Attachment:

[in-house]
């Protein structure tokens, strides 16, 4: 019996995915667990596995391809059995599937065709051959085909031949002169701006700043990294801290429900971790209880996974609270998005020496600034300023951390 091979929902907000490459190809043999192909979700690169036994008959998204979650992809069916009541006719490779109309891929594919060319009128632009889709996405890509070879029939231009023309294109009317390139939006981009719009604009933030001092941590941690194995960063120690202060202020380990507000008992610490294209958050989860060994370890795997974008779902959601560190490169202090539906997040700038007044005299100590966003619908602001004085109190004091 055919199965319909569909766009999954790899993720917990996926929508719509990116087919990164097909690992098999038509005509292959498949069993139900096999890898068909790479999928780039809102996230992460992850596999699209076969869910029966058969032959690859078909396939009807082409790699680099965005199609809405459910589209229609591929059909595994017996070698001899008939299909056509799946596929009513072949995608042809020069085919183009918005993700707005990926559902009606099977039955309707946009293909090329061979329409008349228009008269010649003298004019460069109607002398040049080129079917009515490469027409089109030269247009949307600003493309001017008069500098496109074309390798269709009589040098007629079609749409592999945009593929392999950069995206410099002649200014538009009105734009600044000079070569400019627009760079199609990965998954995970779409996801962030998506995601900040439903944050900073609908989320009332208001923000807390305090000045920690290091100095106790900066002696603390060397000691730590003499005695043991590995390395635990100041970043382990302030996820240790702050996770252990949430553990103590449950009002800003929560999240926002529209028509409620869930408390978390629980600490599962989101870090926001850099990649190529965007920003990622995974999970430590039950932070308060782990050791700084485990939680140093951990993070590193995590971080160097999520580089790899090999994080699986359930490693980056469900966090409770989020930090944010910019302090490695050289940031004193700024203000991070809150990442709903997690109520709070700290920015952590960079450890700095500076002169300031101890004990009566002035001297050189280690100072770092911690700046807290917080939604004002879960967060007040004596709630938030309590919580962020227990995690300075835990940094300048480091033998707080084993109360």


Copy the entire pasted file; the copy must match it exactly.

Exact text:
[in-house]
């Protein structure tokens, strides 16, 4: 019996995915667990596995391809059995599937065709051959085909031949002169701006700043990294801290429900971790209880996974609270998005020496600034300023951390 091979929902907000490459190809043999192909979700690169036994008959998204979650992809069916009541006719490779109309891929594919060319009128632009889709996405890509070879029939231009023309294109009317390139939006981009719009604009933030001092941590941690194995960063120690202060202020380990507000008992610490294209958050989860060994370890795997974008779902959601560190490169202090539906997040700038007044005299100590966003619908602001004085109190004091 055919199965319909569909766009999954790899993720917990996926929508719509990116087919990164097909690992098999038509005509292959498949069993139900096999890898068909790479999928780039809102996230992460992850596999699209076969869910029966058969032959690859078909396939009807082409790699680099965005199609809405459910589209229609591929059909595994017996070698001899008939299909056509799946596929009513072949995608042809020069085919183009918005993700707005990926559902009606099977039955309707946009293909090329061979329409008349228009008269010649003298004019460069109607002398040049080129079917009515490469027409089109030269247009949307600003493309001017008069500098496109074309390798269709009589040098007629079609749409592999945009593929392999950069995206410099002649200014538009009105734009600044000079070569400019627009760079199609990965998954995970779409996801962030998506995601900040439903944050900073609908989320009332208001923000807390305090000045920690290091100095106790900066002696603390060397000691730590003499005695043991590995390395635990100041970043382990302030996820240790702050996770252990949430553990103590449950009002800003929560999240926002529209028509409620869930408390978390629980600490599962989101870090926001850099990649190529965007920003990622995974999970430590039950932070308060782990050791700084485990939680140093951990993070590193995590971080160097999520580089790899090999994080699986359930490693980056469900966090409770989020930090944010910019302090490695050289940031004193700024203000991070809150990442709903997690109520709070700290920015952590960079450890700095500076002169300031101890004990009566002035001297050189280690100072770092911690700046807290917080939604004002879960967060007040004596709630938030309590919580962020227990995690300075835990940094300048480091033998707080084993109360």